Science educators often skim off the top, as it were. They regale young minds with the marvels of science while remaining silent about the problems to which it has contributed.
When I was in grade school as a member of a different younger generation, we had routine drills in which we took cover under our desks. This was to prepare us to act quickly in case the Russians decided to nuke our playground. No one ever explained how this pathetic maneuver would save us, but it seemed to make the teachers feel better. Today’s youngsters are treated to a different menu of menaces. Their nuclear hazard is more likely to come in the form of a dirty nuclear device detonated by a terrorist instead of from a Russian plane or missile. Then there is global warming, nuclear waste, environmental degradation, polluted air, water and soil. There are acidified oceans, melting polar ice, oceanic dead zones, dying coral reefs, vanishing species, on and on, all of which are due in some measure to the downside of science and technology. The mantra that only science can save us from these perils rings hollow to many youngsters, since it was largely science and technology that bequeathed them in the first place. As anthropologist and educator Loren Eiseley put it, “We have lived to see the technological progress that was hailed in one age as the savior of man become the horror of the next. We have observed that the same able and energetic minds which built lights, steamships and telephones turn with equal facility to the creation of what euphemistically is termed the “ultimate weapon.” It is in this reversal that the modern age comes off so badly.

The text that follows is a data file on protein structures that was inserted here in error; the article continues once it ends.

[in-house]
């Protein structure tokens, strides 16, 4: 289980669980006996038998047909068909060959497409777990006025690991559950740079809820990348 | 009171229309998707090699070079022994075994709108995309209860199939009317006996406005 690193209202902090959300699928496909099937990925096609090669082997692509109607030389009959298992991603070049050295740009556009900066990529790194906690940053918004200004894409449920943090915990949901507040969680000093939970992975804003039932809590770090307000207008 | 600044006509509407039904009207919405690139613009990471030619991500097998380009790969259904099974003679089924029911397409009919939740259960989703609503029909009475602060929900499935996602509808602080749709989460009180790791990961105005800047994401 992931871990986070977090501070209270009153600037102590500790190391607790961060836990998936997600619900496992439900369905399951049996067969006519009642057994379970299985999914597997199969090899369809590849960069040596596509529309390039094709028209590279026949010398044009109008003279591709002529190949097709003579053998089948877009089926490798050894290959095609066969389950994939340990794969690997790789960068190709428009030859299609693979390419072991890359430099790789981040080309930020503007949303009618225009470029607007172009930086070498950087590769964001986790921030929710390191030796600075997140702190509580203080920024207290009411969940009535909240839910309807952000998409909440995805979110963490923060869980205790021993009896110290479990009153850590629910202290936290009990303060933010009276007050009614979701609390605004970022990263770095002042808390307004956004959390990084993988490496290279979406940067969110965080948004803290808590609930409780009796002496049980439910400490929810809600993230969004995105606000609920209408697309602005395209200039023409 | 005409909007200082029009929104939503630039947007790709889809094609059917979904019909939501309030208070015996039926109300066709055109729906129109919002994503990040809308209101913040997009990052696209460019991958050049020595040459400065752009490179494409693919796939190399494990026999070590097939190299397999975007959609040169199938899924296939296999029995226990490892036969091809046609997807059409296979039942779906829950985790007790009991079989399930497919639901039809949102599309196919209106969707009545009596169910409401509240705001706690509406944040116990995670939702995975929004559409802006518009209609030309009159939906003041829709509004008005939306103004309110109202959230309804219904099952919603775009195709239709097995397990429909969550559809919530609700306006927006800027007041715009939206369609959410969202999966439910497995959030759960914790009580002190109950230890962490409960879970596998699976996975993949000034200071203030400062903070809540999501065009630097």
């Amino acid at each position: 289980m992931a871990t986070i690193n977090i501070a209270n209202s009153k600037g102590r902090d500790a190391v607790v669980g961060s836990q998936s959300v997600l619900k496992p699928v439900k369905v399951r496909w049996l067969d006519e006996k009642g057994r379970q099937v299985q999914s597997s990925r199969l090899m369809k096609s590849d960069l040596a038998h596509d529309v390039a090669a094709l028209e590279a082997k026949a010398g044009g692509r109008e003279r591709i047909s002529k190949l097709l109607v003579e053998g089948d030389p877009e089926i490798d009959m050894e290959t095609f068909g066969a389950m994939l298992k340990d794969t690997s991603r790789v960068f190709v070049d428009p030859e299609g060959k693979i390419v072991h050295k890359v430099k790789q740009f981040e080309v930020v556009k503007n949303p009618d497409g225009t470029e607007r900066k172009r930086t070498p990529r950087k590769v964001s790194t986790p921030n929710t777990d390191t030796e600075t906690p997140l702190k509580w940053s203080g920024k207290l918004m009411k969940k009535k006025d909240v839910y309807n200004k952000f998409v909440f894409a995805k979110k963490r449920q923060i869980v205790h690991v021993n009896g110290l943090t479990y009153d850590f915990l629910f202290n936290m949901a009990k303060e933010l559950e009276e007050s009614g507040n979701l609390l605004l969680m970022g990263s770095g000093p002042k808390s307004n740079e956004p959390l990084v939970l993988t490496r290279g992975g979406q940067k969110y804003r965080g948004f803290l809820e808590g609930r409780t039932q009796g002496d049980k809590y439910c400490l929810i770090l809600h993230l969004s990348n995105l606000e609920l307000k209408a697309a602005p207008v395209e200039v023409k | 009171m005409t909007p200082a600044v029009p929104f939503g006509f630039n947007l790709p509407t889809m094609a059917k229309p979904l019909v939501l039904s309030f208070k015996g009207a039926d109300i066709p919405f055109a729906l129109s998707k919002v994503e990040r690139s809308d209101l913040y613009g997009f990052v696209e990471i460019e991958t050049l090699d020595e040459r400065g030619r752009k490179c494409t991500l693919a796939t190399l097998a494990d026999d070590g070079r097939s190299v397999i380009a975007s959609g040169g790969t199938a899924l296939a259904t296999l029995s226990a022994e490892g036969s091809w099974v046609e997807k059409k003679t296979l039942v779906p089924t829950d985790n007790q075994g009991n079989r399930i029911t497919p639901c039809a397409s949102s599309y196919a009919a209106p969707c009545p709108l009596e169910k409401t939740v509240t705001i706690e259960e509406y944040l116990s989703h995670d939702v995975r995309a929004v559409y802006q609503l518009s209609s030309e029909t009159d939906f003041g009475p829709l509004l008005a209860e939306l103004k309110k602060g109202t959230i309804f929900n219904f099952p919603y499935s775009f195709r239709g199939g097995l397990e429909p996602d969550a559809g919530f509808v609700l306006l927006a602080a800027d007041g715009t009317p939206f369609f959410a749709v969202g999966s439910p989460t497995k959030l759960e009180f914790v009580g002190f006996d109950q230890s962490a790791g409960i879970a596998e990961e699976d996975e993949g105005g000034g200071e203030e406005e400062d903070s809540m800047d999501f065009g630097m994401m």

The usual defense from the science community toward views such as Eiseley’s is that it is technology, not science itself, that has made a mess of things. This is no doubt true to a certain extent. But scientists sometimes take risks in their research that appear breathtakingly irresponsible and reckless, which they usually justify in the name of pure or basic science. Some of these risks are so obvious they draw fire from scientists themselves. Consider a recent editorial in the respected British publication New Scientist titled “The Scary Business of Tinkering with Life”: